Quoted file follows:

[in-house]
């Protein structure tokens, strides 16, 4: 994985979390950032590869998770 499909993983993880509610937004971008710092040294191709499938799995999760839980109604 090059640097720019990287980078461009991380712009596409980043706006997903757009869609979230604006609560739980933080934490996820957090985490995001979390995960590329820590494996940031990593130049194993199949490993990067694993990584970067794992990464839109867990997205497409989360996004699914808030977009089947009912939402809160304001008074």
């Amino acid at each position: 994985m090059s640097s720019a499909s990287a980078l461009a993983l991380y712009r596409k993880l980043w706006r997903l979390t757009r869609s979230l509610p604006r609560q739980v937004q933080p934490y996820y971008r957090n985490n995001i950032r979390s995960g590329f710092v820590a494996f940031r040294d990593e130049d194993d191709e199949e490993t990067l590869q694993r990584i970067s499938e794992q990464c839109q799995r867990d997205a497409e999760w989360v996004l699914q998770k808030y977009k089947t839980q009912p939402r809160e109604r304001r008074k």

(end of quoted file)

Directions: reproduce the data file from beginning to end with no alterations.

[in-house]
């Protein structure tokens, strides 16, 4: 994985979390950032590869998770 499909993983993880509610937004971008710092040294191709499938799995999760839980109604 090059640097720019990287980078461009991380712009596409980043706006997903757009869609979230604006609560739980933080934490996820957090985490995001979390995960590329820590494996940031990593130049194993199949490993990067694993990584970067794992990464839109867990997205497409989360996004699914808030977009089947009912939402809160304001008074």
């Amino acid at each position: 994985m090059s640097s720019a499909s990287a980078l461009a993983l991380y712009r596409k993880l980043w706006r997903l979390t757009r869609s979230l509610p604006r609560q739980v937004q933080p934490y996820y971008r957090n985490n995001i950032r979390s995960g590329f710092v820590a494996f940031r040294d990593e130049d194993d191709e199949e490993t990067l590869q694993r990584i970067s499938e794992q990464c839109q799995r867990d997205a497409e999760w989360v996004l699914q998770k808030y977009k089947t839980q009912p939402r809160e109604r304001r008074k």